The proposed site is near the landfill on Bevan Road. Image, Cumberland staff report

The proposed site is near the landfill on Bevan Road. Image, Cumberland staff report

Cumberland expects draft plan for Bevan Road in 2020

Site contains more than 80 per cent of potential industrial land in Comox Valley

The Village of Cumberland expects to have a draft plan for industrial land along Bevan Road early in the new year.

Kaelin Chambers, the economic development coordinator, updated council on the proposed development of the site at the Dec. 9 meeting, saying the next step is to put together a draft plan.

“In the new year, we will be inviting council back to have another look,” he said.

The Bevan Road area represents a large piece of the potential land available for industry not only in Cumberland but the Comox Valley.

“We’ve been waiting many, many years for this come forward,” Mayor Leslie Baird said.

Talk of developing the site has grown alongside a proposal from applicants at Acciano Development, doing business as Tree Island Yogurt, which plans to move operations from the Royston area to a large site in the Bevan Road area. They had applied for development and variance permits for Bevan Road. This is, however, only part of the plan, as they wish to develop a subdivision for industrial land.

“They’ve been getting a lot of interest and demand from local industries … looking for industrial land,” Chambers said. “They came to us and said to us, ‘We’d be interested in partnering.”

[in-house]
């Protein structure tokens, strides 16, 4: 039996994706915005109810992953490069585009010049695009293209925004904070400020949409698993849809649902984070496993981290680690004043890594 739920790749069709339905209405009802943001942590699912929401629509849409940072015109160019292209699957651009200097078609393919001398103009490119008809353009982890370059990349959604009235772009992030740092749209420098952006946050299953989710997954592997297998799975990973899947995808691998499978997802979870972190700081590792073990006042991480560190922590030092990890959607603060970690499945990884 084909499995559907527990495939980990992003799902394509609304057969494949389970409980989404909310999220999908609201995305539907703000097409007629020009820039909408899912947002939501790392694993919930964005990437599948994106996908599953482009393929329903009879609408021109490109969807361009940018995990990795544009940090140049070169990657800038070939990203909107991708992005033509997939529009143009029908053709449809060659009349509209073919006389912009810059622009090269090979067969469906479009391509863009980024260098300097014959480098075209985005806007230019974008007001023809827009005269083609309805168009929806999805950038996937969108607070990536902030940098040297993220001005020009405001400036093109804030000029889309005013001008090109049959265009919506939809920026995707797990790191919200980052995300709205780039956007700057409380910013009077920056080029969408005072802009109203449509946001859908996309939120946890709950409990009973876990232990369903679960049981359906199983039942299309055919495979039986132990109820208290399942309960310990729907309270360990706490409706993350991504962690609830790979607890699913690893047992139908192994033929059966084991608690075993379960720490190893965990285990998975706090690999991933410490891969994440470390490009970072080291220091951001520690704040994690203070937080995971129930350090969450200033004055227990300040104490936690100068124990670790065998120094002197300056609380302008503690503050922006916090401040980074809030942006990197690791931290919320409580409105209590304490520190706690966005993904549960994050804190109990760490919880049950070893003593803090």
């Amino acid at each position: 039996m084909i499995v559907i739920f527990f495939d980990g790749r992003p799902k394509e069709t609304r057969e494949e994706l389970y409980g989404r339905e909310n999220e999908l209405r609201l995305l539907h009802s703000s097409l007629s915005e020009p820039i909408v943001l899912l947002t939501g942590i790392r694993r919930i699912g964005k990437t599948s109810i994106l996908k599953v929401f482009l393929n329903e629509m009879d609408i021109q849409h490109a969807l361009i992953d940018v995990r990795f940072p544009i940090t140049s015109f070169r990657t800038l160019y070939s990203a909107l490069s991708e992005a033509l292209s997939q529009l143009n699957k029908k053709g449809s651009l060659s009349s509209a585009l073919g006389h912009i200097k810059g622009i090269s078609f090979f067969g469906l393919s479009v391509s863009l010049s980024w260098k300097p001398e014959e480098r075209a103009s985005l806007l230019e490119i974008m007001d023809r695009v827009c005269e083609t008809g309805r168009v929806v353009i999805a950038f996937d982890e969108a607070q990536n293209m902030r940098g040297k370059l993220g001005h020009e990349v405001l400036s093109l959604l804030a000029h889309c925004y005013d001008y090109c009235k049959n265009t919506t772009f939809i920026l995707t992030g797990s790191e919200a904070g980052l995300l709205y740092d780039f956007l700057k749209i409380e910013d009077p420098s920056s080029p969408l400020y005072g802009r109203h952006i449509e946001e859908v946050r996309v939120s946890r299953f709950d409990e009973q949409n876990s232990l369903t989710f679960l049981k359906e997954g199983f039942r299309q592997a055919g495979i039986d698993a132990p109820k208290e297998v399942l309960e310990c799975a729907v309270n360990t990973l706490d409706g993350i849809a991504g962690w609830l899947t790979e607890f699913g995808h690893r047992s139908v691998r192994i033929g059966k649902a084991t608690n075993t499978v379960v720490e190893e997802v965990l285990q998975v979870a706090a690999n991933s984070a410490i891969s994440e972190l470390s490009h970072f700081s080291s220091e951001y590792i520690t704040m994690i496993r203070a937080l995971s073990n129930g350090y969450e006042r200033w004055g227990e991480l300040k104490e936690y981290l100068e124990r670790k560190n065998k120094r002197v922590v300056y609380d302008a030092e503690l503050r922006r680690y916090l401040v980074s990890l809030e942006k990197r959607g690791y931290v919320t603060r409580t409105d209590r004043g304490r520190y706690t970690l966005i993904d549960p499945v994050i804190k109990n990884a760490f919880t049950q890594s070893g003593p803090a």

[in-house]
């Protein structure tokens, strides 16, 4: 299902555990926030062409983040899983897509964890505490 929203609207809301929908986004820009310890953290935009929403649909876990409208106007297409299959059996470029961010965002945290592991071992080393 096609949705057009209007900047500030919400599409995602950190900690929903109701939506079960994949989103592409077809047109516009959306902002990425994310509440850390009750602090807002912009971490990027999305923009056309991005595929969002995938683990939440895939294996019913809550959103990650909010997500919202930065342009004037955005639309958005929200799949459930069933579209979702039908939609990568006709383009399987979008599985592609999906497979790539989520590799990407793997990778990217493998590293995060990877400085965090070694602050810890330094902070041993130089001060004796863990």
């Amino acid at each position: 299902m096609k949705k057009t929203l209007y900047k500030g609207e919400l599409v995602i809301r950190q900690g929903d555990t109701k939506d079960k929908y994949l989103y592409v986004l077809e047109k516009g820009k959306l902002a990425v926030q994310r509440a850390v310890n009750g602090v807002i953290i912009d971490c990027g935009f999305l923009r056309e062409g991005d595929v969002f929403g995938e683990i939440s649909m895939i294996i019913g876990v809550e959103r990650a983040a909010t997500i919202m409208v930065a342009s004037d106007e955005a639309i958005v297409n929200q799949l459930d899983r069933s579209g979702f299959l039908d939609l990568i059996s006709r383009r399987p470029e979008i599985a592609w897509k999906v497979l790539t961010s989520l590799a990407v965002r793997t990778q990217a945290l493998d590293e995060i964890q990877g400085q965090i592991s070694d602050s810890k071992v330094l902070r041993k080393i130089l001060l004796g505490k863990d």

RELATED STORY: Permits for yogurt site in Cumberland approved

In October, the Village hosted a workshop to discus the future of the Bevan Road and how it could take shape.

“It’s an opportunity to open the door and share and hear the values of all the other stakeholders in our community,” Chambers said.

In all, 20 people attended the workshop, with representation from local government, business and industry, environmental organizations, community groups and others.

“For us, it’s an opportunity for the community both in our municipality and in our region to share some of our values and expectations of what we’d like to see on those lands, particularly parks and green spaces, and connectivity infrastructure,” Chambers said.

The process, however, is a planning exercise rather than a formal agreement and does not come with any requirements for the Village.

“This is simply a tool for us to explore the idea,” Chambers said.

Still, he underscored the importance of the site, as it represents the majority of potential industrial land available in the Comox Valley.

“We have 84 per cent of all the remaining industrial land in the Valley,” he said. “There is real substantial interest in growth.”

Market research, he says, estimates the area could need as little as four acres of industrial land growth per year to as much as nine. He added that the process has involved policy reviews as well as communication with partners like the regional district or the Comox Valley Economic Development. Chambers’ report to council examines the site from a number of perspectives, including market assessments, infrastructure and servicing, environmental attributes, the official community plan and zoning, along with examples of other communities’ industrial development areas.

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